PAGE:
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Pre-existing astrocytes form functional perisynaptic processes on neurons generated in the adult hippocampus.

Krzisch M, Temprana SG, Mongiat LA, Armida J, Schmutz V, Virtanen MA, Kocher-Braissant J, Kraftsik R, Vutskits L, Conzelmann KK, Bergami M, Gage FH, Schinder AF, Toni N - Brain Struct Funct (2014)

Bottom Line: We found that the afferent and efferent synapses of newborn neurons are ensheathed by astrocytic processes, irrespective of the age of the neurons or the size of their synapses.Finally, some processes were found intercalated between newly formed dendritic spines and potential presynaptic partners, suggesting that they may also play a structural role in the connectivity of new spines.Together, these results indicate that pre-existing astrocytes remodel their processes to ensheathe synapses of adult-born neurons and participate to the functional and structural integration of these cells into the hippocampal network.

View Article: PubMed Central - PubMed

Affiliation: Department of Fundamental Neurosciences, University of Lausanne, 9 rue du Bugnon, 1005, Lausanne, Switzerland.

ABSTRACT
The adult dentate gyrus produces new neurons that morphologically and functionally integrate into the hippocampal network. In the adult brain, most excitatory synapses are ensheathed by astrocytic perisynaptic processes that regulate synaptic structure and function. However, these processes are formed during embryonic or early postnatal development and it is unknown whether astrocytes can also ensheathe synapses of neurons born during adulthood and, if so, whether they play a role in their synaptic transmission. Here, we used a combination of serial-section immuno-electron microscopy, confocal microscopy, and electrophysiology to examine the formation of perisynaptic processes on adult-born neurons. We found that the afferent and efferent synapses of newborn neurons are ensheathed by astrocytic processes, irrespective of the age of the neurons or the size of their synapses. The quantification of gliogenesis and the distribution of astrocytic processes on synapses formed by adult-born neurons suggest that the majority of these processes are recruited from pre-existing astrocytes. Furthermore, the inhibition of astrocytic glutamate re-uptake significantly reduced postsynaptic currents and increased paired-pulse facilitation in adult-born neurons, suggesting that perisynaptic processes modulate synaptic transmission on these cells. Finally, some processes were found intercalated between newly formed dendritic spines and potential presynaptic partners, suggesting that they may also play a structural role in the connectivity of new spines. Together, these results indicate that pre-existing astrocytes remodel their processes to ensheathe synapses of adult-born neurons and participate to the functional and structural integration of these cells into the hippocampal network.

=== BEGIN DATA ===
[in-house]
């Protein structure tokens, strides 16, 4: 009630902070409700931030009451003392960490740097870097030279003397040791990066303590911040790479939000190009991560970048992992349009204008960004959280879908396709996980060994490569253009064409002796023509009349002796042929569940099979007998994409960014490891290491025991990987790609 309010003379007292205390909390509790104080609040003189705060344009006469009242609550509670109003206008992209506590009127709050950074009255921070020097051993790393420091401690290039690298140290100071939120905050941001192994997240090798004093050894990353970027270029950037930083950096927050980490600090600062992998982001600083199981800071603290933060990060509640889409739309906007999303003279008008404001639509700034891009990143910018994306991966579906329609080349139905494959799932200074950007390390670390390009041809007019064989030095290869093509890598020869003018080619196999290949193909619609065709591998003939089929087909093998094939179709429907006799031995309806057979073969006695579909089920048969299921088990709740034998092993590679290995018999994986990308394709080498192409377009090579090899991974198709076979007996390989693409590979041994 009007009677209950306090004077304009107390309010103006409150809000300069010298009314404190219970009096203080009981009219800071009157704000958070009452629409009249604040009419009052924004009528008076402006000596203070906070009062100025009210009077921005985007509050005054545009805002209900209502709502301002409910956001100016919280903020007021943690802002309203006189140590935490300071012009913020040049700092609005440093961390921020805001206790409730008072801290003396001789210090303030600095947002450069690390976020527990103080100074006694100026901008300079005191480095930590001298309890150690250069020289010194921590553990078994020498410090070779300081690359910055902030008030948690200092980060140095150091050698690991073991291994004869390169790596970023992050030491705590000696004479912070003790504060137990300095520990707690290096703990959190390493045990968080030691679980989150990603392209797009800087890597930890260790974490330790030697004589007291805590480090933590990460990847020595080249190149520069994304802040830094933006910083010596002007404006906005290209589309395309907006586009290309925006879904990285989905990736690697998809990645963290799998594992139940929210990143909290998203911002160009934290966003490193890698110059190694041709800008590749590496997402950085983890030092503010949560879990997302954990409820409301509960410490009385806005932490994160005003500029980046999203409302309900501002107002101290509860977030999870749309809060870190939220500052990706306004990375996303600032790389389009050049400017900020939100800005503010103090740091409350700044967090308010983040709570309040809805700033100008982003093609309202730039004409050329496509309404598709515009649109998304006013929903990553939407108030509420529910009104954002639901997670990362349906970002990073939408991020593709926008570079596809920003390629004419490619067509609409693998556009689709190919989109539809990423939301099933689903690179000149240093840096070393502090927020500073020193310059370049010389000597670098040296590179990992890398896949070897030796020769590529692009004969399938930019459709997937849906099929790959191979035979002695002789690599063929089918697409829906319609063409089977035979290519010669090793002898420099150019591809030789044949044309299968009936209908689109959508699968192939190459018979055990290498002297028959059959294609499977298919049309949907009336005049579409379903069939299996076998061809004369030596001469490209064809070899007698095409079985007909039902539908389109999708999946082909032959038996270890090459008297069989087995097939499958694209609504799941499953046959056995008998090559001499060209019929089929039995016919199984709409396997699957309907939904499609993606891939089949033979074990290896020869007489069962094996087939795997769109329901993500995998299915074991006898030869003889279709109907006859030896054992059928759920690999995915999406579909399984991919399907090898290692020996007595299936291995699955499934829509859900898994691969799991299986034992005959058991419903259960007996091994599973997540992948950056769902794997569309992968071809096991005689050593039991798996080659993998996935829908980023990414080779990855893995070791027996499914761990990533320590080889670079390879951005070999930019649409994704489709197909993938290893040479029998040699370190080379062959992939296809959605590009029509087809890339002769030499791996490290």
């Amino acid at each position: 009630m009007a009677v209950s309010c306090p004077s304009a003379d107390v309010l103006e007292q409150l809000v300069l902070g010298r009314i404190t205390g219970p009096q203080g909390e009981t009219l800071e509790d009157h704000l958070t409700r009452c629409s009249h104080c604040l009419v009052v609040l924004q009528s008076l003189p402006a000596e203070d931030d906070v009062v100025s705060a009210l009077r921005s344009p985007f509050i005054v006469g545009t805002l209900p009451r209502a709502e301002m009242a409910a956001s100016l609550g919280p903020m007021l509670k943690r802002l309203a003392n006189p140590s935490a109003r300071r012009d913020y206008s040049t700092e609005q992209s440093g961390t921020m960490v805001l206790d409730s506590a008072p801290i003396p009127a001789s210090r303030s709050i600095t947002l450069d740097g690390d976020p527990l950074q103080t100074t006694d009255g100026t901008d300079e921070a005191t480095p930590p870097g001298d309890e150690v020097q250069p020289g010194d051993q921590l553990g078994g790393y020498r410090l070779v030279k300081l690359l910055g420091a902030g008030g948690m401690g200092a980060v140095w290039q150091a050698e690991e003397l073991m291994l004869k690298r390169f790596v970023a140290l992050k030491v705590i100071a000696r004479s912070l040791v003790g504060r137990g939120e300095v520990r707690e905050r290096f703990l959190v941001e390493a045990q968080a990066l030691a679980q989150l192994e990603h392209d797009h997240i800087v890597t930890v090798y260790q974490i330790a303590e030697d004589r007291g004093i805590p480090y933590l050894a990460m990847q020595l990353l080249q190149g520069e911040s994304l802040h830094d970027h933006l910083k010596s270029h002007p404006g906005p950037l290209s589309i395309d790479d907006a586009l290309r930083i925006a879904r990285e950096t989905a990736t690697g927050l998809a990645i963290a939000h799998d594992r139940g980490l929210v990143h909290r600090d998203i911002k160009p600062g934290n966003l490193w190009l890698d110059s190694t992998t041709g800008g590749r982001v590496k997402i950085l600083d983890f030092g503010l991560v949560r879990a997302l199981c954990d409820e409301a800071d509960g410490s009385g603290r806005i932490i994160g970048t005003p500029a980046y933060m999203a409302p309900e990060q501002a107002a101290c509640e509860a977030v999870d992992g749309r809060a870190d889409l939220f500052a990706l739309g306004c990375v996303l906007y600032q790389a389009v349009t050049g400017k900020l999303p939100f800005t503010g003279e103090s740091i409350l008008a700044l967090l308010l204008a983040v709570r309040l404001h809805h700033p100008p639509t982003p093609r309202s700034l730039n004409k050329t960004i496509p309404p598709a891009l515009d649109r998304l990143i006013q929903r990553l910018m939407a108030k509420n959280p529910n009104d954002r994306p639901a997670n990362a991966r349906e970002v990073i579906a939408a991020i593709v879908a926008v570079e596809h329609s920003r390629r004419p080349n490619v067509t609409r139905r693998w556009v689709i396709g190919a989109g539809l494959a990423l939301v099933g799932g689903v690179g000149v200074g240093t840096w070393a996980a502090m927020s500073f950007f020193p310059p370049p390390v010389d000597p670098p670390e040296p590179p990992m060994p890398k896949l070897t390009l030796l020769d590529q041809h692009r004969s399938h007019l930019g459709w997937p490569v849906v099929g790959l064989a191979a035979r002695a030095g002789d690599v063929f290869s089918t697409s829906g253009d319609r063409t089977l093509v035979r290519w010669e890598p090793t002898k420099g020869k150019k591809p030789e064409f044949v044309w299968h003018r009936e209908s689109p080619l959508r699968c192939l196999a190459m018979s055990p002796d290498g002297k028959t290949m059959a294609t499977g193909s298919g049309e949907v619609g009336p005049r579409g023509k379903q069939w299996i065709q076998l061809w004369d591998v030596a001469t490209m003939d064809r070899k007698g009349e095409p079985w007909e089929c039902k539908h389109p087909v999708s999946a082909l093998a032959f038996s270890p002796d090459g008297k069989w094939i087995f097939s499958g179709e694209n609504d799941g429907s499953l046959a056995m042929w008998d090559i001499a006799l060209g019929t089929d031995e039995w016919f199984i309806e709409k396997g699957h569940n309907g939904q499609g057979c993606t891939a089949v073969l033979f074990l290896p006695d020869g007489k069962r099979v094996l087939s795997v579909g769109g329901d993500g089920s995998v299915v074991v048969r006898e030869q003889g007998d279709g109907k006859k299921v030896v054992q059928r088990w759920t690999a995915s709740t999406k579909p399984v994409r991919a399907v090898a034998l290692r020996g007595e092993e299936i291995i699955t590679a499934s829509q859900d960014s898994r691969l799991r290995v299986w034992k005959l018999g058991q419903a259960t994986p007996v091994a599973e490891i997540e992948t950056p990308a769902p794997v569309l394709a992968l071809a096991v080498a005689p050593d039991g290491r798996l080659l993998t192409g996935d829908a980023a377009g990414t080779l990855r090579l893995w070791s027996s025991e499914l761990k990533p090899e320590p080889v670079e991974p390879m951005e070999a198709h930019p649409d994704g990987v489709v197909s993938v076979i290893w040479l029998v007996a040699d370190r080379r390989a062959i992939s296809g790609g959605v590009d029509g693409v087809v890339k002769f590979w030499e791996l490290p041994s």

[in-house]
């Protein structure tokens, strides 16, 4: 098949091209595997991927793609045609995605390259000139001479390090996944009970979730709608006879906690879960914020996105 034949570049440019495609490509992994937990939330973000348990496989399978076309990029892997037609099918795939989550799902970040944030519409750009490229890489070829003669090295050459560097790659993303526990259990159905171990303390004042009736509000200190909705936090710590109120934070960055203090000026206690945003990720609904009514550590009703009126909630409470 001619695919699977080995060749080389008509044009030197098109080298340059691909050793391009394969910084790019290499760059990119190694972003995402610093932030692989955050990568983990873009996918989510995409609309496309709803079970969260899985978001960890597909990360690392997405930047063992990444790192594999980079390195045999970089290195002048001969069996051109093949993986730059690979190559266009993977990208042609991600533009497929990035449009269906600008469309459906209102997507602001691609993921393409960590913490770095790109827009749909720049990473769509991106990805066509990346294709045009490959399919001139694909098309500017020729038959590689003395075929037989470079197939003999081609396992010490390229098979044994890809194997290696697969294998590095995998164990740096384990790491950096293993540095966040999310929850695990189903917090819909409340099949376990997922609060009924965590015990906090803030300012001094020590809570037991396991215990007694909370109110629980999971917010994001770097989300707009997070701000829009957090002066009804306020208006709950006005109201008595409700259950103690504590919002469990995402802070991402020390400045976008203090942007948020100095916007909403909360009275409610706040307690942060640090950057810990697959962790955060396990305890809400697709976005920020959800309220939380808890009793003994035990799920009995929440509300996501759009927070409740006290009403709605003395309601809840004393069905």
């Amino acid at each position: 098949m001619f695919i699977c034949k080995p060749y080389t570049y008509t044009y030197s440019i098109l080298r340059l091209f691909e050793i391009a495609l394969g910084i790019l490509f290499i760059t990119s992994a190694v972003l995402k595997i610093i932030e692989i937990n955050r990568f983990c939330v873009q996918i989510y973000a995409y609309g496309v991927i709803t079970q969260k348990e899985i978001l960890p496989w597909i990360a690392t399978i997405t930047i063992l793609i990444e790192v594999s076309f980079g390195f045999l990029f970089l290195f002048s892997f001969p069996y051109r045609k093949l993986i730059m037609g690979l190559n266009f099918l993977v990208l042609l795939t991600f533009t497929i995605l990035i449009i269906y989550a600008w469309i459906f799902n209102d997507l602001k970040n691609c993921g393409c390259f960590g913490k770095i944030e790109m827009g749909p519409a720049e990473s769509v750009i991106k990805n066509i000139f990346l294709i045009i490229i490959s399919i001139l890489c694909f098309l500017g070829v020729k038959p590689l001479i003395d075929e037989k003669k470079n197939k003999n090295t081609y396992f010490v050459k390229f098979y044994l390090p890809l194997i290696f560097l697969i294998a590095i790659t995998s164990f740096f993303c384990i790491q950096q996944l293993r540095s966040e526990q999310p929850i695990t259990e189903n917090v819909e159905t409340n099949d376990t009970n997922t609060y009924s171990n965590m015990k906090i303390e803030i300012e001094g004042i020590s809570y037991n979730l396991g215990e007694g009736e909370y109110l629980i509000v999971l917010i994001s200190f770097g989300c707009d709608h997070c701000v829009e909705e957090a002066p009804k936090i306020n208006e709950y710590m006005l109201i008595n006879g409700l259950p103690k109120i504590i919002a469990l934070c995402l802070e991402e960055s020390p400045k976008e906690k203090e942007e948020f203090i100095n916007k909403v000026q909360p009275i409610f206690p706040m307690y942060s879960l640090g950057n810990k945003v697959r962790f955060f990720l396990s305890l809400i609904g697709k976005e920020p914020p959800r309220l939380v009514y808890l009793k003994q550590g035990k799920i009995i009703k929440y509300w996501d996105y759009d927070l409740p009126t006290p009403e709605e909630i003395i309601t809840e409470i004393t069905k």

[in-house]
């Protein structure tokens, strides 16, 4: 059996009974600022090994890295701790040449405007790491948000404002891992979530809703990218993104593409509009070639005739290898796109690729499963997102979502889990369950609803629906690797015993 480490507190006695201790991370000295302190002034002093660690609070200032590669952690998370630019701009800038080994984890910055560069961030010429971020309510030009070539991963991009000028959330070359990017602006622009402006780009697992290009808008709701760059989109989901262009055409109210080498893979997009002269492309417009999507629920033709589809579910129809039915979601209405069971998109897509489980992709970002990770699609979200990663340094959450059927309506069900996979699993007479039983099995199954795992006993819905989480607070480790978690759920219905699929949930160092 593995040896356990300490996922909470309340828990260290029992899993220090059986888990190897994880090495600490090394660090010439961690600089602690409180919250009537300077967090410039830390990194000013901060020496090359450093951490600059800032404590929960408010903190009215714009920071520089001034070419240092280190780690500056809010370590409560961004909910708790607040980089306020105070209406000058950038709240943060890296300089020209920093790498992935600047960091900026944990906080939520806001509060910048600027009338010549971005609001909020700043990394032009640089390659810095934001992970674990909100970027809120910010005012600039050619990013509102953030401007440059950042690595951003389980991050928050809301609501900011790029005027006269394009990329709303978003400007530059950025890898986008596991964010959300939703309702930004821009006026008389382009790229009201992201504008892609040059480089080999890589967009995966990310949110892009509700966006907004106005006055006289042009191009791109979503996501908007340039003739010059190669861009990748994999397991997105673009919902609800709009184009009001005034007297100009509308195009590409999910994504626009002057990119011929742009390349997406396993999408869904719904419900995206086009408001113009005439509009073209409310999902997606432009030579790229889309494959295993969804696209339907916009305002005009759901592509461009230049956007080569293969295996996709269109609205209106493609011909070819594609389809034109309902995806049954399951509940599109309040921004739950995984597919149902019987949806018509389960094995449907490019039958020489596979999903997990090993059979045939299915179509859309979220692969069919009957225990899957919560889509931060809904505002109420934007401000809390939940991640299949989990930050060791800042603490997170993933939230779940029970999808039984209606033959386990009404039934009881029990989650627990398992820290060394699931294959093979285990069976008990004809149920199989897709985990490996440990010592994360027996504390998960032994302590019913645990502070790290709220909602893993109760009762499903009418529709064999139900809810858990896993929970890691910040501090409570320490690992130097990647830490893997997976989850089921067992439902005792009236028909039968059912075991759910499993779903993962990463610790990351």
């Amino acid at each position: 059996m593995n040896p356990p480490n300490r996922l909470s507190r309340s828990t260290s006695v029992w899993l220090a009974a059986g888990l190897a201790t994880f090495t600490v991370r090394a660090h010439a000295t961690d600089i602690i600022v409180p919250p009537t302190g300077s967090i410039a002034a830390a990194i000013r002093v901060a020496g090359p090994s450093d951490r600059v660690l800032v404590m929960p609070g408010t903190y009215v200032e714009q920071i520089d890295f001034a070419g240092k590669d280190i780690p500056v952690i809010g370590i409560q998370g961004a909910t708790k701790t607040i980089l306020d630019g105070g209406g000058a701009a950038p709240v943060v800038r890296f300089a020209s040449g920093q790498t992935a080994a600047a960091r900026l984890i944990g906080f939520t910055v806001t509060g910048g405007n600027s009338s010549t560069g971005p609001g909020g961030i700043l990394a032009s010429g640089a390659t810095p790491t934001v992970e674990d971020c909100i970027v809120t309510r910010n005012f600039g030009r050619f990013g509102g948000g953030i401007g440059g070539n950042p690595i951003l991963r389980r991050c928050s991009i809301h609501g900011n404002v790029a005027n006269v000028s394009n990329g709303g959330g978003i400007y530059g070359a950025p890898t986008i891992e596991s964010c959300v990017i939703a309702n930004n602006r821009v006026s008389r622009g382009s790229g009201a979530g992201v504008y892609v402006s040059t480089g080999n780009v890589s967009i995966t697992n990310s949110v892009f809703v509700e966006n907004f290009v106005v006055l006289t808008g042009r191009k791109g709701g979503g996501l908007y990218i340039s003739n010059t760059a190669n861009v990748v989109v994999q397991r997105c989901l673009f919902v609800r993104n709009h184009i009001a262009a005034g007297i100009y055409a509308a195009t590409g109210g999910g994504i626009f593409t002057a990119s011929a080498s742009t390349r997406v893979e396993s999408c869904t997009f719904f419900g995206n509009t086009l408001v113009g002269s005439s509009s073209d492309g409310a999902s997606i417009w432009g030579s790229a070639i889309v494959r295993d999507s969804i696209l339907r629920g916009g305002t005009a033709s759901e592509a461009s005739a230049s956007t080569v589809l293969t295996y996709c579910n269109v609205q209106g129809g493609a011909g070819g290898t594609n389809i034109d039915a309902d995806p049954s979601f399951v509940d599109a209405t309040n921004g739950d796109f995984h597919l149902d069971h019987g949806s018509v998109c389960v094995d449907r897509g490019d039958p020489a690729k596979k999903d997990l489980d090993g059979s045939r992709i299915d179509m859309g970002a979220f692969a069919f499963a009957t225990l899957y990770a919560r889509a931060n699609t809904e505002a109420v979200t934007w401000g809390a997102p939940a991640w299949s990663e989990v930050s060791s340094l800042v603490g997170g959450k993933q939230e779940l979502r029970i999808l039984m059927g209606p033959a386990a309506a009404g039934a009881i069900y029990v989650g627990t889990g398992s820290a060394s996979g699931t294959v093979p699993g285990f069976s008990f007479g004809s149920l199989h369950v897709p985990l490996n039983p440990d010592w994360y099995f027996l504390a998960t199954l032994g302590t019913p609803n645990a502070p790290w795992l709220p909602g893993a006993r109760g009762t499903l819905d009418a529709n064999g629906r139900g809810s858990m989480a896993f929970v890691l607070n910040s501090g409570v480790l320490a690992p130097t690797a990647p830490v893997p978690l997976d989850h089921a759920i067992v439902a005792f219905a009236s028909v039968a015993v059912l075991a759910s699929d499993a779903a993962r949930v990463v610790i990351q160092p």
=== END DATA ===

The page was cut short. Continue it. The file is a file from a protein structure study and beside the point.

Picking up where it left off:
No MeSH data available.


Related in: MedlinePlus

Distribution of perisynaptic processes and of potential presynaptic partners. a Electron micrographs of dendritic spines from new neurons (30 dpi, false-colored in red) synapsing with an axon terminal (blue) and showing an astrocytic process (green) intercalated between the spine and a potential presynaptic partner (pink). Scale bar 0.5 µm. b–d Three-dimensional reconstructions of dendritic spines (red), their presynaptic partner (blue) and a potential presynaptic partner (pink), separated by an astrocytic process (green). For illustrative purpose, only one potential presynaptic partner and the portion of the astrocytic process intercalating between this terminal and the spine has been rendered. Scale bar 0.5 µm e Schematic representation of the average number of presynaptic terminals and astrocytic processes surrounding a dendritic spine from a new neuron (gray), showing four potential presynaptic partners (pink) and one synapsing axon terminal (blue). Perisynaptic processes (green) are shown, two of which intercalate between the spine and two potential presynaptic partners (arrows)
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Fig5: Distribution of perisynaptic processes and of potential presynaptic partners. a Electron micrographs of dendritic spines from new neurons (30 dpi, false-colored in red) synapsing with an axon terminal (blue) and showing an astrocytic process (green) intercalated between the spine and a potential presynaptic partner (pink). Scale bar 0.5 µm. b–d Three-dimensional reconstructions of dendritic spines (red), their presynaptic partner (blue) and a potential presynaptic partner (pink), separated by an astrocytic process (green). For illustrative purpose, only one potential presynaptic partner and the portion of the astrocytic process intercalating between this terminal and the spine has been rendered. Scale bar 0.5 µm e Schematic representation of the average number of presynaptic terminals and astrocytic processes surrounding a dendritic spine from a new neuron (gray), showing four potential presynaptic partners (pink) and one synapsing axon terminal (blue). Perisynaptic processes (green) are shown, two of which intercalate between the spine and two potential presynaptic partners (arrows)